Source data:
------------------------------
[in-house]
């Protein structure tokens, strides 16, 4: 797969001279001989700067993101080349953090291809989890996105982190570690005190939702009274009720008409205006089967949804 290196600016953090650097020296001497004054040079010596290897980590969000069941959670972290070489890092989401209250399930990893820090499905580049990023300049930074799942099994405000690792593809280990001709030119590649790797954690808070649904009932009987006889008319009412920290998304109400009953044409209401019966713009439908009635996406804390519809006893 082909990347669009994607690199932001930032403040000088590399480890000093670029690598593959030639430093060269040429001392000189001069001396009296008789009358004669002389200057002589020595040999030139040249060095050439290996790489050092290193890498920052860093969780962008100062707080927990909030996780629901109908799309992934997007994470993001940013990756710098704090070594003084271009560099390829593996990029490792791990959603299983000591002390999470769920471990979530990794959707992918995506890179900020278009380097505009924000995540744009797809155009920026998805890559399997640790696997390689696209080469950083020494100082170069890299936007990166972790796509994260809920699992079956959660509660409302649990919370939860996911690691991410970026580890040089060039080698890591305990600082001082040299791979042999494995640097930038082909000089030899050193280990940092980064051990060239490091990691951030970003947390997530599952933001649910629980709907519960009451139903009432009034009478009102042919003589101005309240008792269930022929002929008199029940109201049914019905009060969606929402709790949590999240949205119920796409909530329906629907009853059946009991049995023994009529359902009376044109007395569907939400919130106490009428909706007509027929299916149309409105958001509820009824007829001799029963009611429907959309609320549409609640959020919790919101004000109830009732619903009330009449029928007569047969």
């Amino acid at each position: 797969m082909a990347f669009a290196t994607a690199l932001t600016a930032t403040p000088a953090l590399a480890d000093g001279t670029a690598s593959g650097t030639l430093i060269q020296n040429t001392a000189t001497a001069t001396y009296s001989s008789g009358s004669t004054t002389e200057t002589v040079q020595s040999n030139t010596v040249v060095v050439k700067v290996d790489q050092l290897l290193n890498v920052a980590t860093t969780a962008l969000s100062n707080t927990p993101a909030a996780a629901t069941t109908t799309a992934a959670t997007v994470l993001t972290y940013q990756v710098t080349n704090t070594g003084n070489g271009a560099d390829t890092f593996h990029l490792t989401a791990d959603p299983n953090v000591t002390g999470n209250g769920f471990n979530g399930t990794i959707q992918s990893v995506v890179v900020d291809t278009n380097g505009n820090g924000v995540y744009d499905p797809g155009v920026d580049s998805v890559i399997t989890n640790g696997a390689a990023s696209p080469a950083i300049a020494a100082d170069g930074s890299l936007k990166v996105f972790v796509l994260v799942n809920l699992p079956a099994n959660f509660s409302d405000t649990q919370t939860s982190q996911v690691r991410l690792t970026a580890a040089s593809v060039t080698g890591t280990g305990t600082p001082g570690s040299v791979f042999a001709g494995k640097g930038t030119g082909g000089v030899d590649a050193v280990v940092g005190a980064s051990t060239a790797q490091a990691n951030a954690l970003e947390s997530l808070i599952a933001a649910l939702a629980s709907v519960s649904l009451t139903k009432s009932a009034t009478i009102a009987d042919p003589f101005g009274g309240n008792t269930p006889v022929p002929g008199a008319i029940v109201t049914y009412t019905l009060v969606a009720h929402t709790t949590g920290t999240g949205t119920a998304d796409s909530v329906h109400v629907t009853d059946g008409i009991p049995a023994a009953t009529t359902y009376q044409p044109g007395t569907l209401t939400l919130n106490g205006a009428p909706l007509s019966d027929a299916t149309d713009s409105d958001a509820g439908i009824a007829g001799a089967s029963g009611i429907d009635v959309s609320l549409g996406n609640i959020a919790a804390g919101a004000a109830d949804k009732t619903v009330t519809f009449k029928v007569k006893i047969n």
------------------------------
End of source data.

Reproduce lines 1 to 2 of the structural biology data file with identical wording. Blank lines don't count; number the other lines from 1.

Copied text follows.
[in-house]
């Protein structure tokens, strides 16, 4: 797969001279001989700067993101080349953090291809989890996105982190570690005190939702009274009720008409205006089967949804 290196600016953090650097020296001497004054040079010596290897980590969000069941959670972290070489890092989401209250399930990893820090499905580049990023300049930074799942099994405000690792593809280990001709030119590649790797954690808070649904009932009987006889008319009412920290998304109400009953044409209401019966713009439908009635996406804390519809006893 082909990347669009994607690199932001930032403040000088590399480890000093670029690598593959030639430093060269040429001392000189001069001396009296008789009358004669002389200057002589020595040999030139040249060095050439290996790489050092290193890498920052860093969780962008100062707080927990909030996780629901109908799309992934997007994470993001940013990756710098704090070594003084271009560099390829593996990029490792791990959603299983000591002390999470769920471990979530990794959707992918995506890179900020278009380097505009924000995540744009797809155009920026998805890559399997640790696997390689696209080469950083020494100082170069890299936007990166972790796509994260809920699992079956959660509660409302649990919370939860996911690691991410970026580890040089060039080698890591305990600082001082040299791979042999494995640097930038082909000089030899050193280990940092980064051990060239490091990691951030970003947390997530599952933001649910629980709907519960009451139903009432009034009478009102042919003589101005309240008792269930022929002929008199029940109201049914019905009060969606929402709790949590999240949205119920796409909530329906629907009853059946009991049995023994009529359902009376044109007395569907939400919130106490009428909706007509027929299916149309409105958001509820009824007829001799029963009611429907959309609320549409609640959020919790919101004000109830009732619903009330009449029928007569047969």